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In 2008,not even two decades ago, the first attempts were made to establish a robotic advisory investment platform in the United States. Now, in 2023, most people do not know the name of either of these programs. As artificial intelligence, ChatGPT, and the automation of many daily tasks become significant parts of our lives, it’s important to think about the implications of artificial intelligence on investing.

At its core, robo-advising relies on an algorithm that generates an investment portfolio for an individual based on a series of pre-programmed questions, including net worth, average income, risk tolerance, and financial goals.

The reported advantage of this method is that, supposedly, your most efficient investment portfolio is delivered to you without incurring the cost of a financial adviser. However, in erasing the adviser from the question, you also erase their experience, market knowledge, and personal investment in you and your unique goals.

The core issue with this method is that the basic human nature of an investor is discounted. This is ultimately the fatal flaw of robo-advising because human nature itself is the determining factor in long-term investment outcomes.

Inevitably, the AI machine will want something that directly counters the investor’s desire. AI might want to ease up on investing in a current hot sector of the market and invest in a cyclically lagging area, while human nature immediately wants to pour all their money into the current hot sector. Or AI might want to increase investments as the market crashes, while human nature screams to bail on the market and convert to cash.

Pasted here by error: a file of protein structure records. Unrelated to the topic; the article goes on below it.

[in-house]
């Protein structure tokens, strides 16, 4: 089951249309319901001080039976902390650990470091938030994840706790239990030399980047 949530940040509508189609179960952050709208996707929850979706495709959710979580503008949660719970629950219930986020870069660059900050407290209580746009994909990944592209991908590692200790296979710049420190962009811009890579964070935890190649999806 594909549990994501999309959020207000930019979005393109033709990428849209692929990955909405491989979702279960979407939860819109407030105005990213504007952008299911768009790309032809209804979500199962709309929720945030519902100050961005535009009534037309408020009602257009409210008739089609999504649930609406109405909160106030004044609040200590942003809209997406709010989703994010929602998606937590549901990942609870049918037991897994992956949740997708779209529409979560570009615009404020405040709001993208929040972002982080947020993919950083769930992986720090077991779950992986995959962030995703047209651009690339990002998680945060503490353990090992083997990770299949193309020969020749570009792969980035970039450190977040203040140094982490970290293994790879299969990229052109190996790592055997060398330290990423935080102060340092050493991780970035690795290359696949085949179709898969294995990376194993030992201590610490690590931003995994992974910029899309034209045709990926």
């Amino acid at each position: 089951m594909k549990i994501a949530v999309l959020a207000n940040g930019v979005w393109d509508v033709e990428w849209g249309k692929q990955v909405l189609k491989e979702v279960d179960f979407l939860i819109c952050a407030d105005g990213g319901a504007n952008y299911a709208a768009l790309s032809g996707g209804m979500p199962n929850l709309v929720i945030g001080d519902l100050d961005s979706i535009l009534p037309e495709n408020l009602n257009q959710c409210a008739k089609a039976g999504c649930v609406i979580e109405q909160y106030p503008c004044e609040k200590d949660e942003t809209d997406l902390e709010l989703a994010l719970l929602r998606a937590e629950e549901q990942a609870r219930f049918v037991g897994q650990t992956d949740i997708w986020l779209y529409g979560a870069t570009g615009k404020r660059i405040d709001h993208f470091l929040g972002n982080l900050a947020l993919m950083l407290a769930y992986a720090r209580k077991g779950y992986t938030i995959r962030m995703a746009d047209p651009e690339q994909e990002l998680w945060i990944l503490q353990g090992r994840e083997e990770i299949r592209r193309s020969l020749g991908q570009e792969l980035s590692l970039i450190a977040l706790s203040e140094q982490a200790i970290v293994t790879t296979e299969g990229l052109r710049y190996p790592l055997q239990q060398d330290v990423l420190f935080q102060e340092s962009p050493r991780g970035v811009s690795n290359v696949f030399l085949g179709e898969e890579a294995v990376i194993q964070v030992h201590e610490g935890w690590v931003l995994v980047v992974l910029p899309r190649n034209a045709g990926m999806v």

When that inevitable day comes, human nature will win and the investor will simply overrule the machine. The investor will lose, in spite of himself.

On every side of the conversation, we are hearing that AI will be the answer to all our woes – that it will make investing so much easier because it erases the need for a financial adviser. But with AI, who will save the investor from himself?

Until AI can keep investors prudently diversified even during onslaughts of financial journalism advising otherwise, or until AI can help investors ride out concerns in a fluctuating market, or until AI can evaluate the ever-changing goals of an individual and their family, I far prefer the alternative…a financial adviser you know and trust.

A good adviser, like any one of our talented team members here at GDS Wealth Management, is as invested in you and your goals as they are in managing your finances. For more information on our team or to learn more about our services, contact our office at (469)212-8072or gds@gdswealth.com

Glen D. Smith, CFP®, CRPC®
Chief Executive Officer | Chief Investment Officer | Founder

GDS Wealth Management is an investment adviser in Flower Mound, TX. GDS Wealth Management is registered with the Securities and Exchange Commission (SEC). Registration of an investment adviser does not imply any specific level of skill or training and does not constitute an endorsement of the firm by the Commission. GDS Wealth Management only transacts business in states in which it is properly registered or is excluded or exempted from registration. A copy of GDS Wealth Management's current written disclosure brochure filed with the SEC which discusses among other things, GDS Wealth Management’s business practices, services, and fees, is available through the SEC's website at: adviserinfo.sec.gov. 

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